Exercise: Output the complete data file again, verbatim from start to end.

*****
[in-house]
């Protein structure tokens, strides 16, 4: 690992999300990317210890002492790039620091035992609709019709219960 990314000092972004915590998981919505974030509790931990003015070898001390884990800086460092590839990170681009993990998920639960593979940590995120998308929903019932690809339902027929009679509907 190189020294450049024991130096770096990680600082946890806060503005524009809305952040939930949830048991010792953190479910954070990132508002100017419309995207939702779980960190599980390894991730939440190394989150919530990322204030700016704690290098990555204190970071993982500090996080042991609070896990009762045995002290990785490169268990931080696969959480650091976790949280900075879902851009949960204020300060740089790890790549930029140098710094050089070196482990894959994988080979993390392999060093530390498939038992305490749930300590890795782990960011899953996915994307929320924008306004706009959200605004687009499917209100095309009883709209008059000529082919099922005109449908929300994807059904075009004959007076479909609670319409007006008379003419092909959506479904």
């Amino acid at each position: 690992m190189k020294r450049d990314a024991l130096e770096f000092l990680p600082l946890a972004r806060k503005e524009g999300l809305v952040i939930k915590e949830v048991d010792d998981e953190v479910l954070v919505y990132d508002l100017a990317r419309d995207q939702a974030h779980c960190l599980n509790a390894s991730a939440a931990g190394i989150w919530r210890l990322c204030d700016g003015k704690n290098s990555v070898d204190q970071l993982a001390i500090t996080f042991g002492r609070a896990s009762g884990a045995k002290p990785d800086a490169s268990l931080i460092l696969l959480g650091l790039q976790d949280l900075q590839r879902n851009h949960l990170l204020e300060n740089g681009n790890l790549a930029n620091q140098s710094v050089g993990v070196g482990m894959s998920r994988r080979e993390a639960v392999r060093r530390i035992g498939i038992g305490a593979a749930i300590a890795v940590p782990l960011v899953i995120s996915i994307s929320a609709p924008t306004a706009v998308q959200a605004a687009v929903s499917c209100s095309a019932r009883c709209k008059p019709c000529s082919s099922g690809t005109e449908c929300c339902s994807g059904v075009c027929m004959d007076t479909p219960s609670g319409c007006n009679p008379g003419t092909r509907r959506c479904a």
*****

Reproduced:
[in-house]
């Protein structure tokens, strides 16, 4: 690992999300990317210890002492790039620091035992609709019709219960 990314000092972004915590998981919505974030509790931990003015070898001390884990800086460092590839990170681009993990998920639960593979940590995120998308929903019932690809339902027929009679509907 190189020294450049024991130096770096990680600082946890806060503005524009809305952040939930949830048991010792953190479910954070990132508002100017419309995207939702779980960190599980390894991730939440190394989150919530990322204030700016704690290098990555204190970071993982500090996080042991609070896990009762045995002290990785490169268990931080696969959480650091976790949280900075879902851009949960204020300060740089790890790549930029140098710094050089070196482990894959994988080979993390392999060093530390498939038992305490749930300590890795782990960011899953996915994307929320924008306004706009959200605004687009499917209100095309009883709209008059000529082919099922005109449908929300994807059904075009004959007076479909609670319409007006008379003419092909959506479904």
């Amino acid at each position: 690992m190189k020294r450049d990314a024991l130096e770096f000092l990680p600082l946890a972004r806060k503005e524009g999300l809305v952040i939930k915590e949830v048991d010792d998981e953190v479910l954070v919505y990132d508002l100017a990317r419309d995207q939702a974030h779980c960190l599980n509790a390894s991730a939440a931990g190394i989150w919530r210890l990322c204030d700016g003015k704690n290098s990555v070898d204190q970071l993982a001390i500090t996080f042991g002492r609070a896990s009762g884990a045995k002290p990785d800086a490169s268990l931080i460092l696969l959480g650091l790039q976790d949280l900075q590839r879902n851009h949960l990170l204020e300060n740089g681009n790890l790549a930029n620091q140098s710094v050089g993990v070196g482990m894959s998920r994988r080979e993390a639960v392999r060093r530390i035992g498939i038992g305490a593979a749930i300590a890795v940590p782990l960011v899953i995120s996915i994307s929320a609709p924008t306004a706009v998308q959200a605004a687009v929903s499917c209100s095309a019932r009883c709209k008059p019709c000529s082919s099922g690809t005109e449908c929300c339902s994807g059904v075009c027929m004959d007076t479909p219960s609670g319409c007006n009679p008379g003419t092909r509907r959506c479904a």